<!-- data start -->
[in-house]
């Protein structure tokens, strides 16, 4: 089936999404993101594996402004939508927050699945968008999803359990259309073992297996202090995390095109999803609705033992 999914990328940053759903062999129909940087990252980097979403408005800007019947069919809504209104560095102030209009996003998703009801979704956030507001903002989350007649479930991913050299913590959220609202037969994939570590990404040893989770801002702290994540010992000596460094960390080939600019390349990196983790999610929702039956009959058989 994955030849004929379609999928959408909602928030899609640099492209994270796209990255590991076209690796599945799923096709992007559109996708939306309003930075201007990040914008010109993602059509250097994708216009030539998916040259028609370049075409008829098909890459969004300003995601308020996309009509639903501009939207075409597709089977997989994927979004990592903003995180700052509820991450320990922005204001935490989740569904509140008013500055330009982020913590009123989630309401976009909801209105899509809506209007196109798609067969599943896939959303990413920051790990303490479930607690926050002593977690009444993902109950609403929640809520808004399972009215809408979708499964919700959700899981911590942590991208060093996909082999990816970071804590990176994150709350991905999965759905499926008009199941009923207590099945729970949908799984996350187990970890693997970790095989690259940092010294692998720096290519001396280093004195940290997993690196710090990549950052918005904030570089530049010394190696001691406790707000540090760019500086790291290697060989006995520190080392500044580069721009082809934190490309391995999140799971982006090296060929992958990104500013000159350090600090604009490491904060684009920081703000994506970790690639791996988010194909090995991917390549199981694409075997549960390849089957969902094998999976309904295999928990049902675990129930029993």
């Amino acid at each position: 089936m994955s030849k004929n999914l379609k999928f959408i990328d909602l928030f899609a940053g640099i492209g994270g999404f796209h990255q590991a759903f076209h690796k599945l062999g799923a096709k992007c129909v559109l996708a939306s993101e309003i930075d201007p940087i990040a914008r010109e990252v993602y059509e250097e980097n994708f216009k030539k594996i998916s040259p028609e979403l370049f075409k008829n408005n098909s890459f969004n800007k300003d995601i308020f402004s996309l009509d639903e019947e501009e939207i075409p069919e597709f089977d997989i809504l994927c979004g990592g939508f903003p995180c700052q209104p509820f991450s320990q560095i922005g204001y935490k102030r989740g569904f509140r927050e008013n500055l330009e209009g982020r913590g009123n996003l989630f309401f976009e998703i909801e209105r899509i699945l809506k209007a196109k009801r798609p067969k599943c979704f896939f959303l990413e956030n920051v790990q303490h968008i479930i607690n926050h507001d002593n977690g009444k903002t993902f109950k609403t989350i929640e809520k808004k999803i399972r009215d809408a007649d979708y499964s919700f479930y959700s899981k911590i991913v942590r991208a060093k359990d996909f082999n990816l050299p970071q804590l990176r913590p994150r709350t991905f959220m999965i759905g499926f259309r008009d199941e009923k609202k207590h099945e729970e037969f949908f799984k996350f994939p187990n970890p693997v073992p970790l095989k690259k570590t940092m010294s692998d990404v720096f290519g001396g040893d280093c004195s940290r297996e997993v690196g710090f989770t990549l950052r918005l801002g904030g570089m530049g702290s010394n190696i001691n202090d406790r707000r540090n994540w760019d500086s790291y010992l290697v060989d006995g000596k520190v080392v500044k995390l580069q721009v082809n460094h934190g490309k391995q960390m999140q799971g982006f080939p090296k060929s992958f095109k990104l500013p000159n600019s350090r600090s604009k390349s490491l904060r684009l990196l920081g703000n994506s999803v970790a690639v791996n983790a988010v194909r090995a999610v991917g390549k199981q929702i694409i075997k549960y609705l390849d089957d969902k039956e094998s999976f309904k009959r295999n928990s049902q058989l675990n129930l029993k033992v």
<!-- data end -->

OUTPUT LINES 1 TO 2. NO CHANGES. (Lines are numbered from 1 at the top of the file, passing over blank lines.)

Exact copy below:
[in-house]
């Protein structure tokens, strides 16, 4: 089936999404993101594996402004939508927050699945968008999803359990259309073992297996202090995390095109999803609705033992 999914990328940053759903062999129909940087990252980097979403408005800007019947069919809504209104560095102030209009996003998703009801979704956030507001903002989350007649479930991913050299913590959220609202037969994939570590990404040893989770801002702290994540010992000596460094960390080939600019390349990196983790999610929702039956009959058989 994955030849004929379609999928959408909602928030899609640099492209994270796209990255590991076209690796599945799923096709992007559109996708939306309003930075201007990040914008010109993602059509250097994708216009030539998916040259028609370049075409008829098909890459969004300003995601308020996309009509639903501009939207075409597709089977997989994927979004990592903003995180700052509820991450320990922005204001935490989740569904509140008013500055330009982020913590009123989630309401976009909801209105899509809506209007196109798609067969599943896939959303990413920051790990303490479930607690926050002593977690009444993902109950609403929640809520808004399972009215809408979708499964919700959700899981911590942590991208060093996909082999990816970071804590990176994150709350991905999965759905499926008009199941009923207590099945729970949908799984996350187990970890693997970790095989690259940092010294692998720096290519001396280093004195940290997993690196710090990549950052918005904030570089530049010394190696001691406790707000540090760019500086790291290697060989006995520190080392500044580069721009082809934190490309391995999140799971982006090296060929992958990104500013000159350090600090604009490491904060684009920081703000994506970790690639791996988010194909090995991917390549199981694409075997549960390849089957969902094998999976309904295999928990049902675990129930029993």